- California local governments ranked funding and staff capacity as top needs to move climate policy from the planning to implementation phase, according to a report released today by the University of California Berkeley’s Center for Law, Energy and the Environment; the Institute for Local Government and nonprofit Next 10.
- This finding was “very surprising considering the historic and robust investments we’ve seen from both federal and state actors over the past couple of years,” said Hanna Payne, report co-author and climate policy research fellow at the Center for Law, Energy and the Environment. The finding underscores that local governments still need more technical assistance to access such funds, she said.
- However, Payne said, “It is not enough to have one-time support to complete an application to access grant funding if the jurisdiction doesn’t have the staff capacity to see that through. We need to fund full-time positions on climate.”
This isn’t the first time researchers have sounded the alarm that many localities don’t have the staff capacity, resources or technical expertise to take advantage of new climate funding opportunities.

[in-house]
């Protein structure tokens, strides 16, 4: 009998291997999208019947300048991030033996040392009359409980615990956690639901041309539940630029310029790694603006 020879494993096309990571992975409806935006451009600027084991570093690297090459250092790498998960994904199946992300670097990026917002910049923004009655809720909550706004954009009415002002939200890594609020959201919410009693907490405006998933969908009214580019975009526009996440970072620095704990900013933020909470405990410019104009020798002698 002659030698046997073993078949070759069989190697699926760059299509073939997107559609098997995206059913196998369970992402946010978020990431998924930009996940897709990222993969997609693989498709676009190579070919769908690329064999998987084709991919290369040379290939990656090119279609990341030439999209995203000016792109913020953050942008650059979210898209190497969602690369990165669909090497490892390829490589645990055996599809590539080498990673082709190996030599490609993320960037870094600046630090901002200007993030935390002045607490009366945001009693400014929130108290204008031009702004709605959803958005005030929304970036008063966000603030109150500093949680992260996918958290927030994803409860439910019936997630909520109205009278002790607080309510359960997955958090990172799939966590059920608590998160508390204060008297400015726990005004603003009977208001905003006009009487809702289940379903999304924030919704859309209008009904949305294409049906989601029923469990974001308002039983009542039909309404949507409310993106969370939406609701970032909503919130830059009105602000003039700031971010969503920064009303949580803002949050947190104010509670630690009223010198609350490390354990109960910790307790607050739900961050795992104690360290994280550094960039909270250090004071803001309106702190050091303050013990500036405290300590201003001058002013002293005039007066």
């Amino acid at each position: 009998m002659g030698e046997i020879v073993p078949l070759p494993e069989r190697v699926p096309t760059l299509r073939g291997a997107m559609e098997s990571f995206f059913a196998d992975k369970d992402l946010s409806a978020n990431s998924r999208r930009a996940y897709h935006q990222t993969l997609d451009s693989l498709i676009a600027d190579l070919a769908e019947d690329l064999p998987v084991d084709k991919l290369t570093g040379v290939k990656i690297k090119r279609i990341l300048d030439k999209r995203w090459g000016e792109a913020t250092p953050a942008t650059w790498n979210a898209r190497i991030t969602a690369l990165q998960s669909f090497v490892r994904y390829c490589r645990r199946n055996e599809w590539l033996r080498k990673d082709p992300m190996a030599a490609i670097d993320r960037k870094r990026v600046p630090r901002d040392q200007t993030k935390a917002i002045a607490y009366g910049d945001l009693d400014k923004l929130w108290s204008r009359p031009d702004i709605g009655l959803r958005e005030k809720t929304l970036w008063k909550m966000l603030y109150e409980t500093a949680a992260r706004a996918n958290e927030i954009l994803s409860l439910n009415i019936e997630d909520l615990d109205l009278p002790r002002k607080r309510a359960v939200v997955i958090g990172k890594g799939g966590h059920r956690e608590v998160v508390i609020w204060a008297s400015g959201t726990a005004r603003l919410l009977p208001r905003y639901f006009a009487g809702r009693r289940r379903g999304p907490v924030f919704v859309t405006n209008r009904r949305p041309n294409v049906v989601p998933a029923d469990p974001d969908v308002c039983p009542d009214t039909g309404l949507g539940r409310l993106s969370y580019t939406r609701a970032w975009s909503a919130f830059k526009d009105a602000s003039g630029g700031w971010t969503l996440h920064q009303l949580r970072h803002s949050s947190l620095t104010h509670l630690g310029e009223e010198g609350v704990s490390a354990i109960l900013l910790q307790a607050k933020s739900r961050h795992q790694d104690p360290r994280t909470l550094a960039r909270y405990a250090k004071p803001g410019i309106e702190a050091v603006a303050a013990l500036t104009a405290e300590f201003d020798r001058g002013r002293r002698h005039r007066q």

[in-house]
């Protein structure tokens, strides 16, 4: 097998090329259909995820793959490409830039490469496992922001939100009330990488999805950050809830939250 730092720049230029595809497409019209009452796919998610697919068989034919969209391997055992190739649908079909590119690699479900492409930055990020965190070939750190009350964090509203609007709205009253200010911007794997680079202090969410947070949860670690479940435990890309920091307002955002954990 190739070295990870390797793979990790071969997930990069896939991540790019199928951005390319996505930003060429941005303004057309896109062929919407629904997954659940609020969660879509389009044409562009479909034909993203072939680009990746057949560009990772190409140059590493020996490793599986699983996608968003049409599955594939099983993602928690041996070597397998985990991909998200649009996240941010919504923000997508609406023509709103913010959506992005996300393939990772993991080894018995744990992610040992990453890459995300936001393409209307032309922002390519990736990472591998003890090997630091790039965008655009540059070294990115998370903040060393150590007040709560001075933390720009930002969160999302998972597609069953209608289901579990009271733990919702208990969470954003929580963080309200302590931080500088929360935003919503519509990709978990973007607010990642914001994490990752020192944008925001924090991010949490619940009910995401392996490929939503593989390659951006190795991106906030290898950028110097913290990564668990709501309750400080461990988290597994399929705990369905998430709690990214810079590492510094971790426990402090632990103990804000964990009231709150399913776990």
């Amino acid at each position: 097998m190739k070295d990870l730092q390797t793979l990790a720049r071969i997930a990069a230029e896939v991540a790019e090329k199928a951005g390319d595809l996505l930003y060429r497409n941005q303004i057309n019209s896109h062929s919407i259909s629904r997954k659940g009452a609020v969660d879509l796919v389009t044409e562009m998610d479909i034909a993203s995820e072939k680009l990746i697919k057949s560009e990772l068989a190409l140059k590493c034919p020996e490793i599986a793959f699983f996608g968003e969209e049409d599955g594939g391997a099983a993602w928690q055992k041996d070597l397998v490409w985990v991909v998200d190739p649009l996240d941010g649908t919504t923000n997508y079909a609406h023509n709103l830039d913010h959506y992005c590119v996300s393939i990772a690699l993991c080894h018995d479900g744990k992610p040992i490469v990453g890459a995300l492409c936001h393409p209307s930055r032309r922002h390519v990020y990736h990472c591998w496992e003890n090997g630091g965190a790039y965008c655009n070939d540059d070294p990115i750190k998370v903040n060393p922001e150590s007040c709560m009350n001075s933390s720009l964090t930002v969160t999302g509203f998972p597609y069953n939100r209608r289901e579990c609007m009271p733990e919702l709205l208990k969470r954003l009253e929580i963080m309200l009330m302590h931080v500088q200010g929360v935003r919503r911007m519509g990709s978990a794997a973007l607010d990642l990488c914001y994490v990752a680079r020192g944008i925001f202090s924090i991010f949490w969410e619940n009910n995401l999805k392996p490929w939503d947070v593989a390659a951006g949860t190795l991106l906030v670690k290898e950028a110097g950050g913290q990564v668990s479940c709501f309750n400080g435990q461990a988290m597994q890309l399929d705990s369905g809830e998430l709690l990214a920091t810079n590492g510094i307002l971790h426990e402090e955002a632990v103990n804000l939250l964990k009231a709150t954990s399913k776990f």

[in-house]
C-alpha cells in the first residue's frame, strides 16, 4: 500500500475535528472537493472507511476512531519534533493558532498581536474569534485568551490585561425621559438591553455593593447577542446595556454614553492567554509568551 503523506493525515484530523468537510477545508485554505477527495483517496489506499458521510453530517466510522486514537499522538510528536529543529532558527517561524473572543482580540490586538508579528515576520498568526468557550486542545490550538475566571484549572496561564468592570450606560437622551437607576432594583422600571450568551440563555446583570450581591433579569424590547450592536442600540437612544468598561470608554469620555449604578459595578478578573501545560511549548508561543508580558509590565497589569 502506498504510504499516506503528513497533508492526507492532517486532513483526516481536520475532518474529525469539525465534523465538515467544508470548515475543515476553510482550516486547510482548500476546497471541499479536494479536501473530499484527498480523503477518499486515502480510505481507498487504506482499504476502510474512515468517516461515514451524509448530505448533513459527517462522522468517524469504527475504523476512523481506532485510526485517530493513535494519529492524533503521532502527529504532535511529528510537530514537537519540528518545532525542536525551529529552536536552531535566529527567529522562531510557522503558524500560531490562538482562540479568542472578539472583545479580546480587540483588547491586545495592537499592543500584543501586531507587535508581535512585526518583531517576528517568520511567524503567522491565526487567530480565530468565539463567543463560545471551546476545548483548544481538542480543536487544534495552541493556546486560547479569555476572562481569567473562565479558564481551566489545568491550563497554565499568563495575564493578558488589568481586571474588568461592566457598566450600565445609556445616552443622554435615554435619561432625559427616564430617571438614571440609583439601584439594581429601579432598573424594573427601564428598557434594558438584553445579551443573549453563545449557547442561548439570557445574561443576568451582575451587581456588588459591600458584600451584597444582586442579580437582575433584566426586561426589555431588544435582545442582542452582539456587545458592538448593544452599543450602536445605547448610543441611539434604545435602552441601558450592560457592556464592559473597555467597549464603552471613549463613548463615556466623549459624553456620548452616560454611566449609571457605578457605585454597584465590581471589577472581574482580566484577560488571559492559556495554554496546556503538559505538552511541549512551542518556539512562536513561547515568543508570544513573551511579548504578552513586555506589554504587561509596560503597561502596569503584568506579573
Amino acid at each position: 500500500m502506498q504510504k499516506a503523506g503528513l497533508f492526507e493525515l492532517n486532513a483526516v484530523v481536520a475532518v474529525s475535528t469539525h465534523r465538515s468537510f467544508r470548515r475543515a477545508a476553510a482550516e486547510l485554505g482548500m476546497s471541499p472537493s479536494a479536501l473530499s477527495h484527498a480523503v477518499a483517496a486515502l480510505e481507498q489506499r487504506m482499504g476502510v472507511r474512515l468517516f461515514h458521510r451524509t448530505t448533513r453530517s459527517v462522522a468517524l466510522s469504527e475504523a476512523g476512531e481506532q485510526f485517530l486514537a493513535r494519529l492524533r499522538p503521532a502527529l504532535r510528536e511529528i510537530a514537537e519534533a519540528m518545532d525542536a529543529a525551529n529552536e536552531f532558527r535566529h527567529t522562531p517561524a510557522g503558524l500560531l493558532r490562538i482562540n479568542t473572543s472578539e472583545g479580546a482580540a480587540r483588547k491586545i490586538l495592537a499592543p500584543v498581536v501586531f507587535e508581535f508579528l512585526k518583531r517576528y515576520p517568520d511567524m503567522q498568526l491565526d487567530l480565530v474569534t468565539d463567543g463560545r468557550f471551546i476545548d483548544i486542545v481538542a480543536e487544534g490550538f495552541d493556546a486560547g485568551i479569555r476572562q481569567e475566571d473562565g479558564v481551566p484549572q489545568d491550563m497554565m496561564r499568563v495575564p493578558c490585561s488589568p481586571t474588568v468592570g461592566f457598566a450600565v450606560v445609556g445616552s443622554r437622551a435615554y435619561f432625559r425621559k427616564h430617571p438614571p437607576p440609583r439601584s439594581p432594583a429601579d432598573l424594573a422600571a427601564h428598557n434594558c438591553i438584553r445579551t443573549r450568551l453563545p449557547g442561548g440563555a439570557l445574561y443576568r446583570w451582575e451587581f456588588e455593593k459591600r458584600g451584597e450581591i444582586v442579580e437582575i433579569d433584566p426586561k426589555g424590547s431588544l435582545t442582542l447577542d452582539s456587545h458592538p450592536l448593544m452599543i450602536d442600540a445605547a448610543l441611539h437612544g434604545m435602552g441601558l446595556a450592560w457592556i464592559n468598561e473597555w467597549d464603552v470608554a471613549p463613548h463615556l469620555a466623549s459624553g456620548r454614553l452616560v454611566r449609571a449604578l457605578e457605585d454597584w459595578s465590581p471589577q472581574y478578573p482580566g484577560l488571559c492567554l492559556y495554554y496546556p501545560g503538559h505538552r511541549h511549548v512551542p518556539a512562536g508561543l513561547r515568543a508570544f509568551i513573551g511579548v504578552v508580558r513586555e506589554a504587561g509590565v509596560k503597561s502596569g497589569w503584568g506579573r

Federal agencies are not deaf to these concerns, offering technical assistance through many grant programs. Last month, the Federal Emergency Management Agency made key changes to two of its most significant climate resilience grant programs in an effort to lower the financial and administrative burden on certain applicants.
The report released today is based on a survey designed to assess the current status of climate action planning and policy in California localities, and to identify opportunities and barriers for climate action. Over one-third of California cities and counties responded to the survey, but rural, small and less wealthy municipalities are underrepresented among respondents, the researchers noted.
The researchers hope their findings lead to greater collaboration between local, state and federal governments to improve localities’ ability to navigate the funding landscape, Payne said. “That collaboration can come in the form of interagency partnerships or multi-jurisdictional partnerships to help facilitate knowledge-sharing between jurisdictions that have similar priorities, similar needs, [or] similar challenges,” she said.
Also, more funding programs are needed to give local governments long-term staffing capacity, Payne said. She added, “We need to be designing funding programs that are quick and accessible for jurisdictions to engage with.”
Other takeaways from the report include that local climate action is driven by priorities set at the California state level through funding and regulation, and that most climate action plans and related planning documents lack funding strategies for the often expensive-to-implement tactics within. Plus, the report finds that public service programs that place fellows in local government, such as AmeriCorps, can be pivotal in a jurisdiction’s ability to be proactive on climate issues.
Researchers also noted that localities could increase their climate impact by addressing methane emissions from the waste sector — a finding that echoes growing calls from advocates and leaders across the country.